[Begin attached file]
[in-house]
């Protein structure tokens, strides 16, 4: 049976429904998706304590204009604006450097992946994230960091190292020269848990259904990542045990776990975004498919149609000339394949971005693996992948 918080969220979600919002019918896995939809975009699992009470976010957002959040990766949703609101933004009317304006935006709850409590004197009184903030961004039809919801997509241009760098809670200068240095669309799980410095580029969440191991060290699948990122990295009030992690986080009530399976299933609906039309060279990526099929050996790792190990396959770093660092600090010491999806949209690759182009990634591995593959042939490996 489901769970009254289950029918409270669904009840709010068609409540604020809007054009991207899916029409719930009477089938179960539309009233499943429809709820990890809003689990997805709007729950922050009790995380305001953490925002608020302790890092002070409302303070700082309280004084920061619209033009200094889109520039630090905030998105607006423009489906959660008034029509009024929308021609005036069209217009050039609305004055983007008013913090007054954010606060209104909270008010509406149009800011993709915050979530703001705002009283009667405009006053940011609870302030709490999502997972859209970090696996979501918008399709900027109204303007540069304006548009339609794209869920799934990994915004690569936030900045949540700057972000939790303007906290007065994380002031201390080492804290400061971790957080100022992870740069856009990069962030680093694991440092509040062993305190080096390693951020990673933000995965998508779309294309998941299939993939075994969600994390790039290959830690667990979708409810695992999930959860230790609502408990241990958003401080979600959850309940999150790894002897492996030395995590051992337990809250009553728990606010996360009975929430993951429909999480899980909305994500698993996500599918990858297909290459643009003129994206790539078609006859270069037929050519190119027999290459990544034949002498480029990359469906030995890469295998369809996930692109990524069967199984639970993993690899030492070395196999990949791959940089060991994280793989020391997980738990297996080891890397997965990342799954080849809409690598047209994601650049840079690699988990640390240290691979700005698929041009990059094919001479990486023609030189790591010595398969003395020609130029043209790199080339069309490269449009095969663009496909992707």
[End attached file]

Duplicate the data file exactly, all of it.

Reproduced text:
[in-house]
């Protein structure tokens, strides 16, 4: 049976429904998706304590204009604006450097992946994230960091190292020269848990259904990542045990776990975004498919149609000339394949971005693996992948 918080969220979600919002019918896995939809975009699992009470976010957002959040990766949703609101933004009317304006935006709850409590004197009184903030961004039809919801997509241009760098809670200068240095669309799980410095580029969440191991060290699948990122990295009030992690986080009530399976299933609906039309060279990526099929050996790792190990396959770093660092600090010491999806949209690759182009990634591995593959042939490996 489901769970009254289950029918409270669904009840709010068609409540604020809007054009991207899916029409719930009477089938179960539309009233499943429809709820990890809003689990997805709007729950922050009790995380305001953490925002608020302790890092002070409302303070700082309280004084920061619209033009200094889109520039630090905030998105607006423009489906959660008034029509009024929308021609005036069209217009050039609305004055983007008013913090007054954010606060209104909270008010509406149009800011993709915050979530703001705002009283009667405009006053940011609870302030709490999502997972859209970090696996979501918008399709900027109204303007540069304006548009339609794209869920799934990994915004690569936030900045949540700057972000939790303007906290007065994380002031201390080492804290400061971790957080100022992870740069856009990069962030680093694991440092509040062993305190080096390693951020990673933000995965998508779309294309998941299939993939075994969600994390790039290959830690667990979708409810695992999930959860230790609502408990241990958003401080979600959850309940999150790894002897492996030395995590051992337990809250009553728990606010996360009975929430993951429909999480899980909305994500698993996500599918990858297909290459643009003129994206790539078609006859270069037929050519190119027999290459990544034949002498480029990359469906030995890469295998369809996930692109990524069967199984639970993993690899030492070395196999990949791959940089060991994280793989020391997980738990297996080891890397997965990342799954080849809409690598047209994601650049840079690699988990640390240290691979700005698929041009990059094919001479990486023609030189790591010595398969003395020609130029043209790199080339069309490269449009095969663009496909992707």